Both the application version and the Web-based version of Bobby’s accessibility report consists of seven sections in which the errors are broken down into three "Priority Levels."

"Priority 1" designates accessibility errors that seriously affect the Web page’s usability by people with disabilities. A Bobby-approved rating, which indicates conformance with WAI guidelines, can only be granted to a site in which none of the pages have accessibility errors. CAST states that the Bobby software is very user friendly, just "clicking on any of the problems that are reported will produce a more detailed description of how to fix the problem." In addition to items that Bobby can examine automatically, "a number of items require manual examination." For example, ALT entries are always questioned as to whether or not the ALT description itself provides an accurate text representation of the graphic in question. If a Web site passes all the tests at this level it is entitled to display the Bobby approved icon.

"Priority 2" designates accessibility errors that should be fixed. CAST states that although "Priority 2 access errors not as vital as Priority 1 access errors, deficiencies at this level are considered important for access." There are items presented in this category that also require manual examination. If a site passes all items in this section, a Web page then meets Conformance Level AA for the Web Content Guidelines. According to CAST, "this is the preferred minimum conformance level for an accessible site, even though it is not considered part of [the] Bobby [approval process]."

"Priority 3" errors are those needing manual examination of possible error (e.g., does the page present ASCII art). Passing all items in this section certifies a Web site as having Conformance Level AAA under the WAI’s Web Content Guidelines.

Bobby also reports "browser compatibility" issues (such as HTML elements and element attributes that are not valid for particular browsers), and "download/transfer times" for the Web page and it objects (e.g., graphics, video clips, audio clips).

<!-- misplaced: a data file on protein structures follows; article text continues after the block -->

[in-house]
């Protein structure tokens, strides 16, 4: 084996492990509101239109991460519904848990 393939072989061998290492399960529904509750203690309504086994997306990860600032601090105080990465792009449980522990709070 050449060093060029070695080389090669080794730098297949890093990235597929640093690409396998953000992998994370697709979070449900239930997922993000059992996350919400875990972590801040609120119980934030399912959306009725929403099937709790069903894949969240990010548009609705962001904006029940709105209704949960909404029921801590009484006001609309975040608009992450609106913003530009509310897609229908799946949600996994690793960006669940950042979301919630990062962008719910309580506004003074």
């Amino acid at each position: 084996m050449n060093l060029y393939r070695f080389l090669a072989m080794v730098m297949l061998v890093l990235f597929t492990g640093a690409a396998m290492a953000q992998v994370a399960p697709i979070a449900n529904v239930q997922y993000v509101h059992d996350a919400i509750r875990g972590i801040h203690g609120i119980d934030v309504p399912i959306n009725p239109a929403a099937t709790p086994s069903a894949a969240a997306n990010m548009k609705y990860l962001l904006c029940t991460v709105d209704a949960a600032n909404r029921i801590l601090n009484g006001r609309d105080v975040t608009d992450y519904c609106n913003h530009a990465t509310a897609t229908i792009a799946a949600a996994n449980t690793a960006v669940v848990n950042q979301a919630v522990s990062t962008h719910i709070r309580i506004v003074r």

CAST’s Web site also includes a how-to-run-Bobby documentation ( There is also a comprehensive Bobby FAQ sheet ( This 16-page document answers a myriad of questions; and will prove to be very helpful and informative.

While this is all interesting information and may be beyond the technical capability of many of us, it may be a bit to technical. To overcome this ‘disability’ the Bobby evaluation report offers explicit suggestions to remediate any errors. In most cases, Bobby will present the actual HTML code that is needed to offset a problem or it will provide directions whereby you can edit the HTML code. If your site ‘passes muster’ and is thereby entitled to display the Bobby-approved icon, Bobby will display source code that can be pasted in one’s Web page code in order for you to display the icon and a savable Bobby-approved icon to download.



Rob Reilly Ed.D. is the Computer Education teacher in the Lanesborough (Mass.) Elementary School. He is also a Visiting Scientist at the MIT Media Laboratory in Cambridge, Massachusetts. His e-mail address is:



Relevant Archive Site: The site houses a substantial compendium of Web sites and documents relevant to the design of Web site accessibility. The Trace Web Access Page is located at:

Validation Service: CAST states that while "Bobby finds HTML elements and element attributes that are not compatible across browsers… this is a different type of analysis... Bobby does not check for valid document structure. While it will find incorrect HTML elements and element attributes for specific browsers, it doesn't look for things like two HEAD sections in an HTML document, or the necessity of placing a concluding </UL> tag after a <UL> tag, etc. For validation, we recommend using several other tools that are available free on the net." The W3C’s HTML Validation Service is located at:

General ADA Information: The US Department of Justice has a substantial collection of information in regard to the Americans with Disabilities Act. It is located at: